National Geographic : 1959 Mar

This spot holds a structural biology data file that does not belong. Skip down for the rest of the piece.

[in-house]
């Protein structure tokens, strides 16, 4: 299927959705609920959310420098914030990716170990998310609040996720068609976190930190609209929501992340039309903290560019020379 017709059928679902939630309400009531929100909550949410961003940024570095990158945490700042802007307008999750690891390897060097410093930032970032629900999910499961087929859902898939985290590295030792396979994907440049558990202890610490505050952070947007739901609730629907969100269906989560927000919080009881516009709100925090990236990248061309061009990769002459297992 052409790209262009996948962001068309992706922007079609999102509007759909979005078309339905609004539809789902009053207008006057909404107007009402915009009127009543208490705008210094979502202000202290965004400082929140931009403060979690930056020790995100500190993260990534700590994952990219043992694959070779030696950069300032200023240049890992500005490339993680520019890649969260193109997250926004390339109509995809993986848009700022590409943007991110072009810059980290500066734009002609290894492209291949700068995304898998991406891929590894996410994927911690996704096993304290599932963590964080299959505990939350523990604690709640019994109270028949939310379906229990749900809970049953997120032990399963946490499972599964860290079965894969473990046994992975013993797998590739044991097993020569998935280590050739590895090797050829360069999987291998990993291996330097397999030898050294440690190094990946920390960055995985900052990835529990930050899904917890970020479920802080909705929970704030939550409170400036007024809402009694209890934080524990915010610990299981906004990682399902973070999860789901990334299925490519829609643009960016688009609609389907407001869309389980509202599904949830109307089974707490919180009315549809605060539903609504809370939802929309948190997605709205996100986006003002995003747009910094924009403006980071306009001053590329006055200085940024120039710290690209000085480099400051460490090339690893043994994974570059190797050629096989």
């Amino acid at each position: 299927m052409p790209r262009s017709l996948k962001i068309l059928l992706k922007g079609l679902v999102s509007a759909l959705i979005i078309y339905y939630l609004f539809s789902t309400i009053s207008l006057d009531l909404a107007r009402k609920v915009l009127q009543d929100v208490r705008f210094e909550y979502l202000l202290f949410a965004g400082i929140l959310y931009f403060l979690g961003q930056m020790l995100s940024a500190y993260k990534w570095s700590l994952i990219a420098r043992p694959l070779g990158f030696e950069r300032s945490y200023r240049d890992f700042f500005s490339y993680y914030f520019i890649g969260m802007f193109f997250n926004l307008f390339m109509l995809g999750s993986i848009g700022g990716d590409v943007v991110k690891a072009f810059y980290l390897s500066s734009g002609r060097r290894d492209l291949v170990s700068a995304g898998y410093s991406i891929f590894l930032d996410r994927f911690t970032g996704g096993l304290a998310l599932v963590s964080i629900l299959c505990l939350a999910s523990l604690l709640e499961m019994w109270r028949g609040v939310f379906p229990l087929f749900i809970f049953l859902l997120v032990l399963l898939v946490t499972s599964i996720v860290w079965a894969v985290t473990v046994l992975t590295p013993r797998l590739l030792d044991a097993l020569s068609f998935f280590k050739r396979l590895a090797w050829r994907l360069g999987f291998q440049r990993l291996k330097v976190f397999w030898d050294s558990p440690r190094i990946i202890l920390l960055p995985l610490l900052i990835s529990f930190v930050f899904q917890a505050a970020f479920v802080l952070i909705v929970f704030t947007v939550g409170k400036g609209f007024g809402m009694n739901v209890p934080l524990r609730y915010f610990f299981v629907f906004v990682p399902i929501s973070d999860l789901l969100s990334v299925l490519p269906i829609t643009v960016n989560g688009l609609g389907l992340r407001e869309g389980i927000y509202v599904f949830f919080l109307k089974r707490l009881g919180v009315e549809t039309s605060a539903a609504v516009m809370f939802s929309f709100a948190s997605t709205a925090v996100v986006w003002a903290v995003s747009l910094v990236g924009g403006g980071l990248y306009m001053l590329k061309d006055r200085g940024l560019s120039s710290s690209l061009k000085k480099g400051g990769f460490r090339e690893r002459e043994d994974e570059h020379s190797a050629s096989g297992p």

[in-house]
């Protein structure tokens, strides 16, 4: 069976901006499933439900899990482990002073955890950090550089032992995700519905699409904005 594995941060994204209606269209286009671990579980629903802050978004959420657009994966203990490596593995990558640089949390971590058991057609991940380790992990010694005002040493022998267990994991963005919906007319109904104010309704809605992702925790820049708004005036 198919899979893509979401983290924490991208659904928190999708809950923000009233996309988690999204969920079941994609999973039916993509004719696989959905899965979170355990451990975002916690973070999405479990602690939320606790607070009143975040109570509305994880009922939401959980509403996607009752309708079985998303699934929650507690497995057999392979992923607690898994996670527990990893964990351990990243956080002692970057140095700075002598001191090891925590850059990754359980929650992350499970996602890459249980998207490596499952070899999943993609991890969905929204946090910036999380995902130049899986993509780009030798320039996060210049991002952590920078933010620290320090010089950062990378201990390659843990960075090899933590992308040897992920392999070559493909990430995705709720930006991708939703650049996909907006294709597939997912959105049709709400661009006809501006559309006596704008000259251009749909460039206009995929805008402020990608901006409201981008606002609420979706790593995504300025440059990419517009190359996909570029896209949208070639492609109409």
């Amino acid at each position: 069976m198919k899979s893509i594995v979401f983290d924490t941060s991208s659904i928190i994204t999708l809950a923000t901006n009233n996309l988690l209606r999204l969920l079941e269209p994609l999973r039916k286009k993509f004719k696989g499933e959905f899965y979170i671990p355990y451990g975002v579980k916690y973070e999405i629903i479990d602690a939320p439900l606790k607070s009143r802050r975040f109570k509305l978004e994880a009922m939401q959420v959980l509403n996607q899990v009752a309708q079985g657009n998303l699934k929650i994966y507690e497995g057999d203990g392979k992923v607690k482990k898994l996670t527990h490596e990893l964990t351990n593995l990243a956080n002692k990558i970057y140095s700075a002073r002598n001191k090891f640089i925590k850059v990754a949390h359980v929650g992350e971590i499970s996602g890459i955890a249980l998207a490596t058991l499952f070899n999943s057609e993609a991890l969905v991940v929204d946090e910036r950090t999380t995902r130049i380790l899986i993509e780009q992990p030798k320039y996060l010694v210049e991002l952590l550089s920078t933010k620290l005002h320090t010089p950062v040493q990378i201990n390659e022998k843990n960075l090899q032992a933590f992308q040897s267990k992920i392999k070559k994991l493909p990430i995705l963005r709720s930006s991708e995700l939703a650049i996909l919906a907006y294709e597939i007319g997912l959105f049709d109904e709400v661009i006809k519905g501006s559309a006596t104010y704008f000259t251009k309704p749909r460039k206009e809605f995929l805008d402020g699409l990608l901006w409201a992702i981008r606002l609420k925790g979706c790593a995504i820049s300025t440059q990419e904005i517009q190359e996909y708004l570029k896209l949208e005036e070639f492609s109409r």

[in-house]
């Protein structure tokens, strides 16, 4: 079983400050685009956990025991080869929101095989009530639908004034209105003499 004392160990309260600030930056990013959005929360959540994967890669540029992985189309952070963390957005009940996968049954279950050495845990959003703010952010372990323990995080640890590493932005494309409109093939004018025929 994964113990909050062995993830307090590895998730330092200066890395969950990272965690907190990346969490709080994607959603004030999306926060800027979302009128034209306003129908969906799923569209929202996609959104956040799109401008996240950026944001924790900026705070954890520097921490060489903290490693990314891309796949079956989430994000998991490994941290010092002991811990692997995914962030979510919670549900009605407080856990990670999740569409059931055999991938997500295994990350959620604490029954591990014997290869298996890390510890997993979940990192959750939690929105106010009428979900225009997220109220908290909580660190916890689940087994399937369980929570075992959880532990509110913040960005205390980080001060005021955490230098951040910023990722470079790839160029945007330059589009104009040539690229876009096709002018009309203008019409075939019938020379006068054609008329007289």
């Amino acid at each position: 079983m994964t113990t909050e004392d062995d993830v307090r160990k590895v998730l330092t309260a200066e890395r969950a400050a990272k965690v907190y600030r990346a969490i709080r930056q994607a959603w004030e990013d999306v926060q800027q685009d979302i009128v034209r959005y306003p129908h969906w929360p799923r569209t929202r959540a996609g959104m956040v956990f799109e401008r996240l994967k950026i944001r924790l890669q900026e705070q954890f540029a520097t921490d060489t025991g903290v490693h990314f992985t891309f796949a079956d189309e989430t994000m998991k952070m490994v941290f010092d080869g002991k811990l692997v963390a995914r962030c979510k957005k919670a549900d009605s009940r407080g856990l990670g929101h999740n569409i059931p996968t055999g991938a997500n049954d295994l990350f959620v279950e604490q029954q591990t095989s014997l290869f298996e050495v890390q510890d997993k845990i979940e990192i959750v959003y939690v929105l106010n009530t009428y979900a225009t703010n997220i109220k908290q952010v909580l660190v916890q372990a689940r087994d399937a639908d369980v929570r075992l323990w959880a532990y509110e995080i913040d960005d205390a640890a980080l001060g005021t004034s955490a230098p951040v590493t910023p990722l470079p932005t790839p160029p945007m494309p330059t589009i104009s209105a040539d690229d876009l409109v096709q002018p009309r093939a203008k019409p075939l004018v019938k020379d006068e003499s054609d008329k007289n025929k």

Grilled carcasses pass inspection. Indians smoke the meat over a slow fire until it becomes as hard as wood. Repeated smoking preserves it for weeks. Cooked game and a tortoise hang above the reach of dogs. 344 Just as a wheel is a closed structure, so is the village of the Kraho, and the village square is the true center of every thing that happens. A strongly marked community life prevails in such a vil lage, and an extraordinary sense of fair ness is displayed toward every resident. About 120 Indians live here, but at midday the village seems dead. No one is to be seen, either in the village square or on the boulevard. Soon an old woman sticks her head from a door. Seeing us, she draws nearer. She is blind in one eye and has a goiter. "Is it thou, Vuvu?" she asks. "Hast thou finally come back? Thou hast been away so long and hast not forgotten us?" The old woman embraces me and caresses me tenderly, then weeps loudly and plaintively-so many have died dur ing my absence, so much has happened. It is Tui, my grandmother, who adopted me eight years ago. "Look, Tui, little grandmother, I have brought my wife. Her name is Vilma." Hunters Sleep Under the Stars The men are not at the village. For days they have been hunting on the savanna. Vilma remains with the women. and I go to find the men camping near a crystal-clear spring surrounded by a grove of buriti palms. The hunters have not built huts of leaves and branches, as they do when they bring women and children on long hunting trips in the summer. They sleep in the open on straw mats. Nearly every hunter has a fire under a barbecue frame of poles, on which the meat lies for smoking. At night it is stowed away in little hammocks made of two fan-shaped palm leaves tied to gether and hung between posts driven into the ground. In this way the meat is safe from the plundering, especially at night, of the ever-hungry Indian dogs. Mornings, the hunters go into the forest on the banks of a stream. Others roam dry, prickly bamboo thickets. There is game here, far from the vil lage: monkeys, tapirs, golden hares, sloths, porcupines, anteaters, and, on very lucky days, even a wild pig or deer. Almost all the hunters have muzzle loaders. A few still use bow and arrow.